This word always reminds me of the movie “The Princess Bride,” where the character, Vizzini, says “INCONCEIVABLE!” over and over no matter what situation he finds himself in. And the infamous Inigo Montoya’s reply, “You keep using that word. I do not think it means what you think it means.”
All jokes aside, over the past few weeks, it seems some of our patients, who DO know what the word means, thought the same thing:
The recent school year has long been over, but the echoes of learning, striving, and achieving persist. We may, if we choose, apply these remembrances of ourselves when we were in school to the circumstances of our health and well-being. We all want good health for ourselves and the members of our families, but most of us are uncertain as to the actions we need to take to attain this goal. For example, it's easy to get caught up in the notion of "perfect health." Such a misconception may have dire consequences, as the image of being "slim and trim" or being able to sport a set of "washboard abs" may actually prevent us from getting started on developing healthy lifestyles. The impossibility of obtaining an idealized result is discouraging and actually prevents us from taking any action. If we perceive the road to climb as too steep, we may never even begin the journey.
Everyone knows someone who has undergone hip or knee replacement. These surgeries are no longer exclusively performed on older persons and are now not uncommon procedures for many patients with persistent, significant hip or knee pain. Problems that lead people to be willing to undergo joint replacement surgery include ongoing intolerable pain and loss of mobility. Good outcomes are generally associated with these procedures, but it is reasonable that most of us would far prefer to prevent the progression of a degenerative joint disorder and avoid the need for surgery.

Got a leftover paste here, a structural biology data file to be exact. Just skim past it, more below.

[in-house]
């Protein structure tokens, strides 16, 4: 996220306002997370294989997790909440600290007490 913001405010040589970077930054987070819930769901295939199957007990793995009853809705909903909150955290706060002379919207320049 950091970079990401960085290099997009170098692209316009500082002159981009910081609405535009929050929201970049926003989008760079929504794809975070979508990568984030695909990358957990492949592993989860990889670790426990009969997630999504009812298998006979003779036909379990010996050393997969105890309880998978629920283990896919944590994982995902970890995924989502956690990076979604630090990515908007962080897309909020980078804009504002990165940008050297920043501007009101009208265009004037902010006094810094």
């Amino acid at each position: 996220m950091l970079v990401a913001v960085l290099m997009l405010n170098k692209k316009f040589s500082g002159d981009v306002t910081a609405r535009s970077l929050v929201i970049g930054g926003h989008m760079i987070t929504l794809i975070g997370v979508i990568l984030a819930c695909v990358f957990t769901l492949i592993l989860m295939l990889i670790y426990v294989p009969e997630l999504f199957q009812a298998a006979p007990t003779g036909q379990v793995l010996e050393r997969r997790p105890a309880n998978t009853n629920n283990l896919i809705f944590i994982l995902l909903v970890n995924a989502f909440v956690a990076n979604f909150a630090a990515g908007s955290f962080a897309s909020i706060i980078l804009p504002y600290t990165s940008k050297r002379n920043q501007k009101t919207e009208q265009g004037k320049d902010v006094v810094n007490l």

In the film classic "The Empire Strikes Back," the iconic Jedi master Yoda inscrutably refers to "the Force" during training sessions with his disciple, Luke Skywalker. Yoda informs Luke that he "must feel the Force around you." Yoda himself is frequently seen assuming what may only be described as intergalactic yoga poses. Elsewhere in the film, Luke offers this Jedi-type benediction to the departing Lando Calrissian and Chewbacca, the Wookiee: "May the Force be with you." The Force, whether we conceive of it as a benevolent intelligence or a life-sustaining and life-affirming energy field, is all pervasive and only to be ignored at our peril.
In this 200th anniversary year of the birth of Henry David Thoreau, each of us can increase our health and well-being by applying his guidance to our regular exercise activities. Thoreau, one of the United States' greatest writers, naturalists, and philosophers, not only walked the length and breadth of Concord, his beloved hometown in Massachusetts, but also walked and hiked far and wide across farms, riverbeds, parklands, and mountains all over Maine, New Hampshire, and Vermont.